Email was at the centre of a number of foul-ups last year. And with its very future in doubt, what’s in store for the technology? Email expert Monica Seeley offers her predictions.
People now receive on average 110 emails per day, according to a study from research company Radicati. My own figures suggest the European trend is nearer 70 emails.
Whatever the precise number of emails you receive daily, the chances are it’s still far too high and you end up failing to process them all properly.
Add to this problem the expectation of 25 per cent of business users for an email response within an hour, and it’s little wonder that last year held its usual share of email disasters.
For example, in June the Information Commissioner fined Surrey Council £120,000 for breaching the Data Protection Act by sending sensitive emails to the wrong people. And of course famously we had the mother-in-law’s email to her future daughter-in-law which, while not involving business email, highlights how quickly hate email can go viral.
Then we had the Blackberry Crumble server problems in October, which left many users bereft of email and climbing up the wall in frustration.
These are just some of the more prominent email disasters, some of which have cost organisations dearly. In addition over the past year I have seen organisations losing up to 75 minutes per day per person simply through trying to process too much unnecessary email.
Looking at the trends and numbers suggests that email is the medium of choice for business communications and will be with us for at least another three to five years.
No doubt we will see a rise in the use of social media for marketing and broadcast type messages, but for auditable serious business communications email will continue to dominate the communications landscape.
What might 2012 hold for email? Here are my five predictions.
1. Email charters will grow in use and popularity
More organisations will adopt an email charter as they seek to enable people to change their email behaviour to improve productivity and combat email overload – and the stress which accompanies email overload.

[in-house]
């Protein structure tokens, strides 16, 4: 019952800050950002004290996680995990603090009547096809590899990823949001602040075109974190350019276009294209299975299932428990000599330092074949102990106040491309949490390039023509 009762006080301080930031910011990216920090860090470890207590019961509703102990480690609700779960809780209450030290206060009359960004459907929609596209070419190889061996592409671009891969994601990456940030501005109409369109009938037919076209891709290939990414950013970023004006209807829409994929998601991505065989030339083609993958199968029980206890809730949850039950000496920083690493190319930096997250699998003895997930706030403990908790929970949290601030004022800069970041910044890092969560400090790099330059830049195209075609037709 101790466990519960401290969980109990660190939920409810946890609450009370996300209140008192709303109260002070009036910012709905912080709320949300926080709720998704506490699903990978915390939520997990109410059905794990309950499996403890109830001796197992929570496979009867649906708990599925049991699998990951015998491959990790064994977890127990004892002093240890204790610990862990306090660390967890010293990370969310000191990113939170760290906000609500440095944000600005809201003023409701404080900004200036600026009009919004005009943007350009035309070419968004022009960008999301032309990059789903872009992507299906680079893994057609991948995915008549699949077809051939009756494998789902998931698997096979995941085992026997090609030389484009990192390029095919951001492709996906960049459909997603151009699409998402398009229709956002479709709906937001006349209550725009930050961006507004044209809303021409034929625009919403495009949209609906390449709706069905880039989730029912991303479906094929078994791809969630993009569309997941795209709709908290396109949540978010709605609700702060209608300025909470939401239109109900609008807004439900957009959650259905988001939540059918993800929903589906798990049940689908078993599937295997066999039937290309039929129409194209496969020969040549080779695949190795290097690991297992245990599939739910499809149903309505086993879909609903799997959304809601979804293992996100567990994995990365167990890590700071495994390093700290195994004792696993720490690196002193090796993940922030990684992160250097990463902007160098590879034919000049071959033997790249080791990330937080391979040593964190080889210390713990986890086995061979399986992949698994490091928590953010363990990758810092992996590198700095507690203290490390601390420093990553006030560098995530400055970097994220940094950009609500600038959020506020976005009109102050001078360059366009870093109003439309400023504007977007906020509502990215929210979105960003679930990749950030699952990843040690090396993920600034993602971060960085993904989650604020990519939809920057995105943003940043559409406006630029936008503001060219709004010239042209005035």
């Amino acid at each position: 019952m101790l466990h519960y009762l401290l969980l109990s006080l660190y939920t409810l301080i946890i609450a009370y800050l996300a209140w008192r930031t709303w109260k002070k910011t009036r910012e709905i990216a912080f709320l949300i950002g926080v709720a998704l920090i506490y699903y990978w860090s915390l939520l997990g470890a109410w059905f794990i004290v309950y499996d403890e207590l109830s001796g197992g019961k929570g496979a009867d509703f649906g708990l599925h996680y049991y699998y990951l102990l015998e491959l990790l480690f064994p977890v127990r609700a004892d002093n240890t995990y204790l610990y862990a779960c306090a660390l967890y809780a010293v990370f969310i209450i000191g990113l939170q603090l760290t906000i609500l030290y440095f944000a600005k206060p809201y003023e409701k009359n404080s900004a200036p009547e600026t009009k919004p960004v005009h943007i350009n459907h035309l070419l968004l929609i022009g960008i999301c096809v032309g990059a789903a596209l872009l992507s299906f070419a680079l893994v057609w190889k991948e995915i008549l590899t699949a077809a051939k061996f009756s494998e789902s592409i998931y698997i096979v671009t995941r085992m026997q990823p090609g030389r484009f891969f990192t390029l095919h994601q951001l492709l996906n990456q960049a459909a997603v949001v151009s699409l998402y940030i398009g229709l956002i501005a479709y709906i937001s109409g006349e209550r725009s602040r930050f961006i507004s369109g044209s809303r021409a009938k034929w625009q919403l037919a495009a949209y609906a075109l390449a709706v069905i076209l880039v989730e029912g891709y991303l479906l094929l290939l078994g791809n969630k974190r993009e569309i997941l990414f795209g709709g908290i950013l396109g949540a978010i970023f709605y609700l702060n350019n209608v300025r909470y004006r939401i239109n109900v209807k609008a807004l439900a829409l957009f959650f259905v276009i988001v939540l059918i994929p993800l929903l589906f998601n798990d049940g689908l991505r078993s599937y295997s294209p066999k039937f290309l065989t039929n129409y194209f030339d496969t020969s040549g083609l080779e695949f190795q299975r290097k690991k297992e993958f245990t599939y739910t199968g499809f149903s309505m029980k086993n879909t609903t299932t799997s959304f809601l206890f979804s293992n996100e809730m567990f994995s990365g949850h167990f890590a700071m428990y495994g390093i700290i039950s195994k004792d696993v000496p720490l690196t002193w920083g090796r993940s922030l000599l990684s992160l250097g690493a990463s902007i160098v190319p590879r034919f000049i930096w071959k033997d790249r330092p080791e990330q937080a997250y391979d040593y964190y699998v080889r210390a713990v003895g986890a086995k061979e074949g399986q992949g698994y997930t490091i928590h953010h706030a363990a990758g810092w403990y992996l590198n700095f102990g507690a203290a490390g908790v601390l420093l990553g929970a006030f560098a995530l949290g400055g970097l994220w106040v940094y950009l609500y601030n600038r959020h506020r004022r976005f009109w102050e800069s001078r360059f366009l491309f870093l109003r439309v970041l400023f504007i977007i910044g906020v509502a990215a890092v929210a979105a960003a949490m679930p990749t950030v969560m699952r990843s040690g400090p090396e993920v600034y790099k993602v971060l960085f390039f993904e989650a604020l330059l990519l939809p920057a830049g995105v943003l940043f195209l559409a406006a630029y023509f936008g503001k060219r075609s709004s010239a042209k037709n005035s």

2. Email archiving will remain important
Businesses continue to need to be able to save and find key emails that contain corporate history. Many may have implemented enterprise email archiving systems but many organisations still rely on individuals to do their own archiving on their own hard disk.
This approach often leads to the loss of valuable emails, which is costly to the organisation if they, say, contain evidence needed to defend itself in a legal dispute. Furthermore the best software is rendered useless if the users themselves do not…
…understand how to use it and what to retain and, conversely, what to destroy.
3. Email etiquette will be increasingly important in retaining clients
In a second a poorly written email can destroy a valuable relationship built over many years. In this highly competitive environment, as businesses strive to differentiate themselves, reinforce brand image and build customer satisfaction, outstanding email etiquette will play an increasingly important role.
4. Effective personal email management will become increasingly important
This issue includes both how you manage your inbox and how you use the email software to help you. Many people still do not use their email software to full advantage.
Software upgrades – for example, Outlook 2003 to 2010 – can be a major change for users. For those less technically inclined, valuable time can be wasted in trying to fathom where once-familiar functions are to be found in the new version.
5. Compliance and security will continue to dominate agendas
First, as computer crime rises, so too will the cost of cleaning up. Secondly, email evidence is playing an increasingly important part in any enquiry into wrongdoing, be it in the public or private sector.
Thirdly, the proliferation of personal mobile devices at work will continue unabated, posing security issues.
How can you help your organisation and your users make more effective use of email in 2012? Here are four challenges for you and for directors of HR and corporate communications.
- Does your organisation have an email charter that lays out concisely what is acceptable email behaviour?
- Do you have a suitable email best practice training programme to help users save time and use the email systems properly – from the basic email client to more sophisticated archiving and encryption applications?
- Are your users absolutely clear about what emails to retain and for how long, and which to destroy?
- Is your email and social networking acceptable usage policy up to date?
Dr Monica Seeley is an international expert on email management. She is a visiting fellow at Cass Business School, City University, and has just written her third book Brilliant Email published by Pearson. You can follow her daily email tips and hints on Twitter.